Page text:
In a recent interview with Artemis, Ocorian Client Director Sherman Taylor explored how the insurance-linked securities (ILS) industry can incorporate ESG into its operations and what benefits this might bring.
He expressed his optimism as he noted the total market capitalisation of new ILS issuances surpassed $15B in 2020, making it another record-breaking year for the asset class.
Taylor commented, “Investor confidence remained strong despite the uncertainties of the coronavirus pandemic, with a flurry of ILS renewals and new capital inflows. That being said, the ILS industry has potential for additional growth, and innovation is increasingly seen as the key to attracting fresh capital.”
He also believes that one such avenue for growth could be the industry’s adoption of ESG (environmental, social and governance) principles.
“With new investment funds increasingly geared towards younger generations interested in aligning their investment choices with ESG values, the ILS industry could benefit from accessing this fresh source of capital.” he continued.
Taylor also explained that there is genuine interest in ESG adoption within the ILS industry too.
He noted, “A topical global issue, ESG investing is being fuelled by evidence suggesting there is a positive correlation between ESG metrics and financial performance and market value. As a result, sustainable investing is becoming a necessity for stakeholders concerned with where and how their invested funds are deployed.”
The European Union has introduced a taxonomy regulation aimed at introducing a benchmark for environmentally sustainable economic activities and to prevent ‘greenwashing’.
Whilst adding this regulation, it is also planning to release a sustainable finance disclosure regulation (SFDR) in March, which will require fund managers to disclose how they have integrated in their processes an assessment of all relevant sustainability risks that might have a material negative impact on the financial return of a fund investment.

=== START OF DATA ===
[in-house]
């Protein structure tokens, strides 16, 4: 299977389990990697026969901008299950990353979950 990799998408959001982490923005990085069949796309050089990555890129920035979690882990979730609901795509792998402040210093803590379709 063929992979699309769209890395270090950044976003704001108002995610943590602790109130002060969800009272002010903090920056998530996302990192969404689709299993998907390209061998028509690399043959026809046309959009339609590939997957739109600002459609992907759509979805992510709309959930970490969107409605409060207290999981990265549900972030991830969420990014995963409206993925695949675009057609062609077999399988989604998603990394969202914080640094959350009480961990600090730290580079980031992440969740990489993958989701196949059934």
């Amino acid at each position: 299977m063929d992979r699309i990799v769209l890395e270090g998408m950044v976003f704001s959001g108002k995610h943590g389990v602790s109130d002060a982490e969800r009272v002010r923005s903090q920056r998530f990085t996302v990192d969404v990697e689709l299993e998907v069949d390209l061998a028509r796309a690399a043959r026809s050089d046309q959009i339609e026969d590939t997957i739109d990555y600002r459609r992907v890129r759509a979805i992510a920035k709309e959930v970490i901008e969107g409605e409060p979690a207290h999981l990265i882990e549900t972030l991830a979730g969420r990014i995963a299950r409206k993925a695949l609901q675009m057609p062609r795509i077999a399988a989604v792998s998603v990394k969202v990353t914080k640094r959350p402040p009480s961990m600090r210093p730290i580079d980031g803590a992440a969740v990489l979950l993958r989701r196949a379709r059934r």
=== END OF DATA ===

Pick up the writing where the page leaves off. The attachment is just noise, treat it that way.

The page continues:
If successful, these regulations could provide a future framework for other regions, explained Taylor.
“On the environmental side, it makes sense that the ILS industry – which provides capital to support natural catastrophes risk – would embrace neoteric ESG ideals,” he continued.
“ILS is inextricably tied to events such as wildfires and other severe weather patterns that scientists generally believe to be correlated to climate change.”
He also noted that the social element of ESG refers to the standards which organisations set for their relationship with employees, suppliers, customers and communities.
Notably, he continued, many large players in the ILS industry already embrace such social considerations in their operations. For example, when Covid-19 first appeared in Bermuda, the industry prioritised employee welfare by allowing people to work from home, ensuring the safety of the staff.
The governance perspective considers how organisations are managed and how investor value is guarded.
It also looks at general best practices, including: board and senior management conduct; accuracy in financial reporting including appropriate disclosures; and transparency with stakeholders and regulators.
He said, “This level of governance has always been present in the ILS industry due to the complexity of ILS transactions which demands high standards from all participants.”
To conclude, Taylor noted the ESG efforts of the Bermuda Stock Exchange (BSX), which is a vital part of the global ILS industry.
“The BSX has also been at the forefront of embracing an ESG ecosystem. In May 2019, it launched its ESG initiative in line with similar World Federation of Exchanges initiatives.
“Many of the ESG ideals are already well represented in the Bermuda business community. And as ESG gains traction around the world, Bermuda will continue to be a natural home for the ILS industry as it evolves,” said Taylor.